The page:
• Sai Geetha M N

Machine Learning Process - A Success Recipe

#MachineLearningProcess #ExecutiveSummary

Introduction

It is said that "The world's most valuable resource is no longer oil, but data". This is largely known and hence all organizations big or small are gathering data of every type hoping to find the gold mine in them.


However, not many ML projects that use the data are fully successful. Most often, a lot of effort is put and yet the benefits are not commensurate.


Following a process would go a long way in overcoming many issues and even correcting the course of action when you don't see the benefits.


Since it is only gaining huge traction in the last decade, there is a misnomer that Machine learning is all about just building models. True, if it is only for learning the art. But in real business situations, it has many more things that need to be looked into and the process here tries to address that.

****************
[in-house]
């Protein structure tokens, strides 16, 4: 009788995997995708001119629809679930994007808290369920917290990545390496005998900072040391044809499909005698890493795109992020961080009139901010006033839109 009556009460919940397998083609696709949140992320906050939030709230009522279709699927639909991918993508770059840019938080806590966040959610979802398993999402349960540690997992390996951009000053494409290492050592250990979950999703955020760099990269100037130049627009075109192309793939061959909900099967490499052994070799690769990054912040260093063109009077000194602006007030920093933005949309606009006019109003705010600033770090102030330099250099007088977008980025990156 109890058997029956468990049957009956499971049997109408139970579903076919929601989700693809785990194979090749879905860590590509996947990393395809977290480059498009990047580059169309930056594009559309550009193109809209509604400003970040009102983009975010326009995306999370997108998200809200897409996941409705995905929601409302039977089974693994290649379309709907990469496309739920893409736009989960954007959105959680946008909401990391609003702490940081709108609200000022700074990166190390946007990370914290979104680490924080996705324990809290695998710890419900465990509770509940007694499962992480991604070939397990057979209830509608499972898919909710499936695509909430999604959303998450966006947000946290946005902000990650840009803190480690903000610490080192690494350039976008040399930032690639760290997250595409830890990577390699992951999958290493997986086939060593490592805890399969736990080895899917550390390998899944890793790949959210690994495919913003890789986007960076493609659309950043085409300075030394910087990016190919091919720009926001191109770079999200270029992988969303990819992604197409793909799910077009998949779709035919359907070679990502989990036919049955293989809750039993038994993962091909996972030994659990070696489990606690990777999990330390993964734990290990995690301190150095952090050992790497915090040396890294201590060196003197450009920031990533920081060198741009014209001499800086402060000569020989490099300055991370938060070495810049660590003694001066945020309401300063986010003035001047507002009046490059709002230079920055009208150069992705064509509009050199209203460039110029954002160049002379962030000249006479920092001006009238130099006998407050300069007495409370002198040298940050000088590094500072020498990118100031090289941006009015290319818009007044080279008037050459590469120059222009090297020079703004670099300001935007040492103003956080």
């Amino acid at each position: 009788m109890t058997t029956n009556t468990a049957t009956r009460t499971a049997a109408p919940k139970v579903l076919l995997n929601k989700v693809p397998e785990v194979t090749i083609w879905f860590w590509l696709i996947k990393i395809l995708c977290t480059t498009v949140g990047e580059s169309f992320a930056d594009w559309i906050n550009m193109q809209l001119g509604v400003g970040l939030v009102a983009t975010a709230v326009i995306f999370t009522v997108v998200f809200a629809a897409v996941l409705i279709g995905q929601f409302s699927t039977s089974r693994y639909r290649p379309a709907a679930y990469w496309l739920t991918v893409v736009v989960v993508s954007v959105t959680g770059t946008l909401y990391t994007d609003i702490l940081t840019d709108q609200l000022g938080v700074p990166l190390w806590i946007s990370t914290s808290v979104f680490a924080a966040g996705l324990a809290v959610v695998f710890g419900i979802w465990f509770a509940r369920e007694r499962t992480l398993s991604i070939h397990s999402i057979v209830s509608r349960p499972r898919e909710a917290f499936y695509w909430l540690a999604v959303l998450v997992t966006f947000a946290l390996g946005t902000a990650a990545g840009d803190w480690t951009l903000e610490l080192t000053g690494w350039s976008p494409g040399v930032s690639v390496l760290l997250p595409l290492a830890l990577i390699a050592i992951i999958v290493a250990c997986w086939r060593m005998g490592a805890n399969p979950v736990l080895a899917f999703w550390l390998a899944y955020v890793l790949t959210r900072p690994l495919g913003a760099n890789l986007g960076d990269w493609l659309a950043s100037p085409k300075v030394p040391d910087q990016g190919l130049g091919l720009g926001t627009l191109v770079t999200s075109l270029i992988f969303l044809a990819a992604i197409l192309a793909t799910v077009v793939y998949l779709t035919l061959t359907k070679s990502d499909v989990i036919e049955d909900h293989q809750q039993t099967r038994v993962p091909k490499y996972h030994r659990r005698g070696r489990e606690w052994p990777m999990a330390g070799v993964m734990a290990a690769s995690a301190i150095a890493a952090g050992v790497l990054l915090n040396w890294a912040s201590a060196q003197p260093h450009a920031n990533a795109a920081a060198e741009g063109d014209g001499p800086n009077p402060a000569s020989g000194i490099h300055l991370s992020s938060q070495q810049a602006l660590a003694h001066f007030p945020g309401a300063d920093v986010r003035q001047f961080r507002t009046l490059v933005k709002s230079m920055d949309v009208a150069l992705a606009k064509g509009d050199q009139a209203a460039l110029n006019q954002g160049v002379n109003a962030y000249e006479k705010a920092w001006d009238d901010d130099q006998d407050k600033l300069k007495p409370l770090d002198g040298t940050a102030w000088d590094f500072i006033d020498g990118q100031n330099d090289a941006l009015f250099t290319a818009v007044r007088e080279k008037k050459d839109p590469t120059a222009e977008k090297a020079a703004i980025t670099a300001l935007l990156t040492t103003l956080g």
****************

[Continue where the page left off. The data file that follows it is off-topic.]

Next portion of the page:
Machine Learning Process Overview


As shown here, 3 broad aspects need to be taken care of, before you go into an iterative process of model development and testing - that forms the core of the process.


The trio of questions, data and algorithms need to be addressed before going further.

  1. Questions - Asking the right questions is a very important first step. If you ask frivolous questions, you get frivolous answers.

  2. Data: Collecting the right data that can be useful in answering the questions on hand. This is another important step. It goes without saying that this needs a good amount of domain knowledge as well.